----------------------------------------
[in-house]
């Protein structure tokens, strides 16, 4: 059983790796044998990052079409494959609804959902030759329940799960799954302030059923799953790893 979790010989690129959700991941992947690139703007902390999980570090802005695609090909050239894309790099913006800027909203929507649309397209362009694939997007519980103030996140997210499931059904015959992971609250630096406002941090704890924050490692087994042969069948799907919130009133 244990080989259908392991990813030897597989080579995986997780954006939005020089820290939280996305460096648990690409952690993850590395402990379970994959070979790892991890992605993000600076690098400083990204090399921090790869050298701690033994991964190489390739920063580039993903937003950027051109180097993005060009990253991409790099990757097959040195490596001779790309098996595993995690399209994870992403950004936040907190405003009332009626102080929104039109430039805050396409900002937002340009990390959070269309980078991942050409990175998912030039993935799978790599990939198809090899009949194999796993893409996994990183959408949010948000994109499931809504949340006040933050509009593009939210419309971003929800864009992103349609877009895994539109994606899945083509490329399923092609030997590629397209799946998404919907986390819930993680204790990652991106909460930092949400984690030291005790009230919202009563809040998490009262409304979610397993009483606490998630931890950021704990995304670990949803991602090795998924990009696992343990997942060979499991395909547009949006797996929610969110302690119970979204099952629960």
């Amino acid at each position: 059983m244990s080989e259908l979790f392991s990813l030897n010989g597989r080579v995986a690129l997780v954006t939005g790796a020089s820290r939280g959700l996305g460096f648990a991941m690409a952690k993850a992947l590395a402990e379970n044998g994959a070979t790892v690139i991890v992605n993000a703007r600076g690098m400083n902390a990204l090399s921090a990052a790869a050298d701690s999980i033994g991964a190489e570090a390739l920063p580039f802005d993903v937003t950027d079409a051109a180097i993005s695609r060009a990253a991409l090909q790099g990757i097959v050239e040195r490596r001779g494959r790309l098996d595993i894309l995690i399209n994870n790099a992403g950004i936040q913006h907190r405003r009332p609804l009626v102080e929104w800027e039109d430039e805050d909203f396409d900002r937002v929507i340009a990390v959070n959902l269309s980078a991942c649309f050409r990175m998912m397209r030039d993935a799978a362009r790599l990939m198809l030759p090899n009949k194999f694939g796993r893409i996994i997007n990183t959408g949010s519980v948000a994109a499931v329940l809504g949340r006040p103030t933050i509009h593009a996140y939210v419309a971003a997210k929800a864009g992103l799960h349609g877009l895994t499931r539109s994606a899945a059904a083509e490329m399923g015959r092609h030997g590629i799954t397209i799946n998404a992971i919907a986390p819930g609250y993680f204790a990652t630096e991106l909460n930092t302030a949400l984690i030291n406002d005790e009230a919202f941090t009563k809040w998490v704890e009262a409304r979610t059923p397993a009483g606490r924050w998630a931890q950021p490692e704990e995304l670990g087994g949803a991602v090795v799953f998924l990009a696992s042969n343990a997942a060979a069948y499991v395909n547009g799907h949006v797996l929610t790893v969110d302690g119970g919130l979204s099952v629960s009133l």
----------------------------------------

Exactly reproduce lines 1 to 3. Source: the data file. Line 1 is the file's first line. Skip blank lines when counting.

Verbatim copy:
[in-house]
């Protein structure tokens, strides 16, 4: 059983790796044998990052079409494959609804959902030759329940799960799954302030059923799953790893 979790010989690129959700991941992947690139703007902390999980570090802005695609090909050239894309790099913006800027909203929507649309397209362009694939997007519980103030996140997210499931059904015959992971609250630096406002941090704890924050490692087994042969069948799907919130009133 244990080989259908392991990813030897597989080579995986997780954006939005020089820290939280996305460096648990690409952690993850590395402990379970994959070979790892991890992605993000600076690098400083990204090399921090790869050298701690033994991964190489390739920063580039993903937003950027051109180097993005060009990253991409790099990757097959040195490596001779790309098996595993995690399209994870992403950004936040907190405003009332009626102080929104039109430039805050396409900002937002340009990390959070269309980078991942050409990175998912030039993935799978790599990939198809090899009949194999796993893409996994990183959408949010948000994109499931809504949340006040933050509009593009939210419309971003929800864009992103349609877009895994539109994606899945083509490329399923092609030997590629397209799946998404919907986390819930993680204790990652991106909460930092949400984690030291005790009230919202009563809040998490009262409304979610397993009483606490998630931890950021704990995304670990949803991602090795998924990009696992343990997942060979499991395909547009949006797996929610969110302690119970979204099952629960």
């Amino acid at each position: 059983m244990s080989e259908l979790f392991s990813l030897n010989g597989r080579v995986a690129l997780v954006t939005g790796a020089s820290r939280g959700l996305g460096f648990a991941m690409a952690k993850a992947l590395a402990e379970n044998g994959a070979t790892v690139i991890v992605n993000a703007r600076g690098m400083n902390a990204l090399s921090a990052a790869a050298d701690s999980i033994g991964a190489e570090a390739l920063p580039f802005d993903v937003t950027d079409a051109a180097i993005s695609r060009a990253a991409l090909q790099g990757i097959v050239e040195r490596r001779g494959r790309l098996d595993i894309l995690i399209n994870n790099a992403g950004i936040q913006h907190r405003r009332p609804l009626v102080e929104w800027e039109d430039e805050d909203f396409d900002r937002v929507i340009a990390v959070n959902l269309s980078a991942c649309f050409r990175m998912m397209r030039d993935a799978a362009r790599l990939m198809l030759p090899n009949k194999f694939g796993r893409i996994i997007n990183t959408g949010s519980v948000a994109a499931v329940l809504g949340r006040p103030t933050i509009h593009a996140y939210v419309a971003a997210k929800a864009g992103l799960h349609g877009l895994t499931r539109s994606a899945a059904a083509e490329m399923g015959r092609h030997g590629i799954t397209i799946n998404a992971i919907a986390p819930g609250y993680f204790a990652t630096e991106l909460n930092t302030a949400l984690i030291n406002d005790e009230a919202f941090t009563k809040w998490v704890e009262a409304r979610t059923p397993a009483g606490r924050w998630a931890q950021p490692e704990e995304l670990g087994g949803a991602v090795v799953f998924l990009a696992s042969n343990a997942a060979a069948y499991v395909n547009g799907h949006v797996l929610t790893v969110d302690g119970g919130l979204s099952v629960s009133l």